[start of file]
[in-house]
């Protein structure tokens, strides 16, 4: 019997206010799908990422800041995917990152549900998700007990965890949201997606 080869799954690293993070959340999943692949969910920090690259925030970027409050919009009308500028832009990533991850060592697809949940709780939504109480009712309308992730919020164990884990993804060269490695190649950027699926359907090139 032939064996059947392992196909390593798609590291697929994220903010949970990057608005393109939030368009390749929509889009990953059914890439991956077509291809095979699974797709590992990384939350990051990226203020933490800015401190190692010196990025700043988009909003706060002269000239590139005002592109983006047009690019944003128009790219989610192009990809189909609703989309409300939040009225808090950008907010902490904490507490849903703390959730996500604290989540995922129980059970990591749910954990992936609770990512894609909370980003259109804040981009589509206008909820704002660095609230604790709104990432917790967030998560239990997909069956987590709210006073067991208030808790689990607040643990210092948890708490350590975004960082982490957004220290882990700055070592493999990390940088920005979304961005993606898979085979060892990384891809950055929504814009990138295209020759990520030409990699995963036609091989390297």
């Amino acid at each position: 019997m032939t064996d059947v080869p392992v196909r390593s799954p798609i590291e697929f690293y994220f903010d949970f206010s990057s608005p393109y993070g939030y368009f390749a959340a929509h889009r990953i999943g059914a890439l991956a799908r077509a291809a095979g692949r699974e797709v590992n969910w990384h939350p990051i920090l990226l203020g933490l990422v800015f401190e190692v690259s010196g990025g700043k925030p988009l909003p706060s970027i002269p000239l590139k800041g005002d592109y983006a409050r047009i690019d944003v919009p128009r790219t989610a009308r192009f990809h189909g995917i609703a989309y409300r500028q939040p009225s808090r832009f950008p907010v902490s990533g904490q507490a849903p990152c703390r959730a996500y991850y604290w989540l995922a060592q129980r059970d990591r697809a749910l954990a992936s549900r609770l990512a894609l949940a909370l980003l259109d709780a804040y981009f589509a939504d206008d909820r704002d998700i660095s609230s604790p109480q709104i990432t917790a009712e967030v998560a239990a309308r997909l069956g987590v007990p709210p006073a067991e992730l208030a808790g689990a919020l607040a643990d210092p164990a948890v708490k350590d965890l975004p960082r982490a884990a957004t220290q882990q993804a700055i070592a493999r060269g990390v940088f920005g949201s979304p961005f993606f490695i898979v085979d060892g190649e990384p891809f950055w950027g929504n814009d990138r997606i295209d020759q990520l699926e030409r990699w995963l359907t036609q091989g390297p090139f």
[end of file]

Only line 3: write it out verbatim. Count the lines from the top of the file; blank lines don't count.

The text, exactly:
């Amino acid at each position: 019997m032939t064996d059947v080869p392992v196909r390593s799954p798609i590291e697929f690293y994220f903010d949970f206010s990057s608005p393109y993070g939030y368009f390749a959340a929509h889009r990953i999943g059914a890439l991956a799908r077509a291809a095979g692949r699974e797709v590992n969910w990384h939350p990051i920090l990226l203020g933490l990422v800015f401190e190692v690259s010196g990025g700043k925030p988009l909003p706060s970027i002269p000239l590139k800041g005002d592109y983006a409050r047009i690019d944003v919009p128009r790219t989610a009308r192009f990809h189909g995917i609703a989309y409300r500028q939040p009225s808090r832009f950008p907010v902490s990533g904490q507490a849903p990152c703390r959730a996500y991850y604290w989540l995922a060592q129980r059970d990591r697809a749910l954990a992936s549900r609770l990512a894609l949940a909370l980003l259109d709780a804040y981009f589509a939504d206008d909820r704002d998700i660095s609230s604790p109480q709104i990432t917790a009712e967030v998560a239990a309308r997909l069956g987590v007990p709210p006073a067991e992730l208030a808790g689990a919020l607040a643990d210092p164990a948890v708490k350590d965890l975004p960082r982490a884990a957004t220290q882990q993804a700055i070592a493999r060269g990390v940088f920005g949201s979304p961005f993606f490695i898979v085979d060892g190649e990384p891809f950055w950027g929504n814009d990138r997606i295209d020759q990520l699926e030409r990699w995963l359907t036609q091989g390297p090139f």